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The love of money results in objectification.

Wang, X; Krumhuber, EG; (2017) The love of money results in objectification. British Journal of Social Psychology , 56 (2) pp. 354-372. 10.1111/bjso.12158. Green open access

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Abstract

Objectification, which refers to the treatment of others as objectlike things, has long been observed in capitalism. While the negative impact of money on interpersonal harmony has been well documented, the social cognitive processes that underlie them are relatively unknown. Across four studies, we explored whether the love of money leads to objectification, while controlling for social power and status. In Study 1, the love and importance attached to money positively predicted the tendency to construe social relationships based on instrumentality. In Study 2, the likelihood to favour a target of instrumental use was increased by momentarily activating an affective state of being rich. Temporarily heightening the motivation for money further resulted in deprivation of mental capacities of irrelevant others, including humans (Study 3) and animals (Study 4). This lack of perceived mental states partially mediated the effects of money on subsequent immoral behaviour (Study 4). The findings are the first to reveal the role of objectification as a potential social cognitive mechanism for explaining why money often harms interpersonal harmony.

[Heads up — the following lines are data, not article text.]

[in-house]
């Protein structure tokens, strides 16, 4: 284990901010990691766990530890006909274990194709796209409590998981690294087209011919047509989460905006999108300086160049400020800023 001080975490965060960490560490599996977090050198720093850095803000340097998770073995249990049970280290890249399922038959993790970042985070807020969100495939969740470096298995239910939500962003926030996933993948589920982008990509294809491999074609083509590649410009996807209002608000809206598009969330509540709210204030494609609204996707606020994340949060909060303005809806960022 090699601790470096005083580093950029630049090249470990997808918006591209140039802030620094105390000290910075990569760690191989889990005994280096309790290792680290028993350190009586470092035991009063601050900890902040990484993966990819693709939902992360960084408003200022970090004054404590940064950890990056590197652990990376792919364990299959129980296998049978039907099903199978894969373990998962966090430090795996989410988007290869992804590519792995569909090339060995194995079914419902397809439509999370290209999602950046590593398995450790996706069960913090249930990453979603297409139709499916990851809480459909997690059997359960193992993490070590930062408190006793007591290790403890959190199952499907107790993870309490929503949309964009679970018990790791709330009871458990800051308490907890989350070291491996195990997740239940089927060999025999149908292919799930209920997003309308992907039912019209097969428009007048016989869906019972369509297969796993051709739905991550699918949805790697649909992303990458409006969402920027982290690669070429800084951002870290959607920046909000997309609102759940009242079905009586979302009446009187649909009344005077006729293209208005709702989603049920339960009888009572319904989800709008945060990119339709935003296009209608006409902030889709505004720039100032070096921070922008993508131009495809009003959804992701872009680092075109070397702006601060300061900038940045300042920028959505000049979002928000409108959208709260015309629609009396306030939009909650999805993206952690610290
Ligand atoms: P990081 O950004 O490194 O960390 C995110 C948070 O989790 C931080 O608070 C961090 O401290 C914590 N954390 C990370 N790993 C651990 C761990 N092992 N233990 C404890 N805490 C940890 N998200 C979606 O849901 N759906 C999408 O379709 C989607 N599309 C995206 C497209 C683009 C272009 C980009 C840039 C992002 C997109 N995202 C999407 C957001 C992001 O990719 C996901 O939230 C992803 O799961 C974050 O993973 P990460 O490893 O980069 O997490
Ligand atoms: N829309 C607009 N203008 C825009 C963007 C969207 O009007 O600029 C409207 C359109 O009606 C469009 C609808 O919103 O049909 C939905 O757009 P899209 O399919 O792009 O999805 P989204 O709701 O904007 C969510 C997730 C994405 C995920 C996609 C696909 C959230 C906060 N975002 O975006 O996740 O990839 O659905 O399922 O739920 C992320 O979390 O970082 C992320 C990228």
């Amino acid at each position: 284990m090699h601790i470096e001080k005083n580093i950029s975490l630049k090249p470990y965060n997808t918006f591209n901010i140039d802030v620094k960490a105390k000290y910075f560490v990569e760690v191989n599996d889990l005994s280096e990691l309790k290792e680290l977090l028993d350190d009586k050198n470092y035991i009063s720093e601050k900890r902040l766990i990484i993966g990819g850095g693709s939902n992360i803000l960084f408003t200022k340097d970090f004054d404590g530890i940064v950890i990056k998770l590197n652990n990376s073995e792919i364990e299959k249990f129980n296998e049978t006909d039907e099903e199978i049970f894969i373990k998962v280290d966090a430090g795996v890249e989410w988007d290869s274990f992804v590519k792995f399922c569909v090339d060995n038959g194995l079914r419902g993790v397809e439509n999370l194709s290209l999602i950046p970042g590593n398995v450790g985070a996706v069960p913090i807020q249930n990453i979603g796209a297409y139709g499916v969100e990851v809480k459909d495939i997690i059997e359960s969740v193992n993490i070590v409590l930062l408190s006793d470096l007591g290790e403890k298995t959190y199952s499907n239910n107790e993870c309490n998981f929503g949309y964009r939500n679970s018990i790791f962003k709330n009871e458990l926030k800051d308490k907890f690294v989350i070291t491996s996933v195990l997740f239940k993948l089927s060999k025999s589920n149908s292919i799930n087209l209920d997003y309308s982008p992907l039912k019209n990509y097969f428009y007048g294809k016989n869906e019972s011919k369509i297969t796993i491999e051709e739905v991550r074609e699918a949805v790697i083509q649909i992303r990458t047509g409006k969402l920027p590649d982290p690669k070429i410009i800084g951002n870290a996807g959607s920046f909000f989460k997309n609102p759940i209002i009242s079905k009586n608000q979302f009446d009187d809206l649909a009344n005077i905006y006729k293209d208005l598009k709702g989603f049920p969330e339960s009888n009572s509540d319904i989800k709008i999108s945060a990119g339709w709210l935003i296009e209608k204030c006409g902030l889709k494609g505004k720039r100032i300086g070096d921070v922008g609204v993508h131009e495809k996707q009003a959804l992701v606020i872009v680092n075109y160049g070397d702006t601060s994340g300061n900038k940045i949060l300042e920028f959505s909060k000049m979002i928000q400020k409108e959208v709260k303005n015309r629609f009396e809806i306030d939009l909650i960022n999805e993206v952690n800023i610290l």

Type: Article
Title: The love of money results in objectification.
Location: England
Open access status: An open access version is available from UCL Discovery
DOI: 10.1111/bjso.12158
Publisher version: http://doi.org/10.1111/bjso.12158
Language: English
Additional information: This is the peer reviewed version of the following article: Wang, X. and Krumhuber, E. G. (2016), The love of money results in objectification. Br. J. Soc. Psychol., which has been published in final form at http://dx.doi.org/10.1111/bjso.12158. This article may be used for non-commercial purposes in accordance with Wiley Terms and Conditions for Self-Archiving.
Keywords: Immorality, instrumentality, market-pricing mode, mental state, money, objectification
UCL classification: UCL
UCL > Provost and Vice Provost Offices > School of Life and Medical Sciences
UCL > Provost and Vice Provost Offices > School of Life and Medical Sciences > Faculty of Brain Sciences
UCL > Provost and Vice Provost Offices > School of Life and Medical Sciences > Faculty of Brain Sciences > Div of Psychology and Lang Sciences
UCL > Provost and Vice Provost Offices > School of Life and Medical Sciences > Faculty of Brain Sciences > Div of Psychology and Lang Sciences > Experimental Psychology
URI: https://discovery.ucl.ac.uk/id/eprint/1528729
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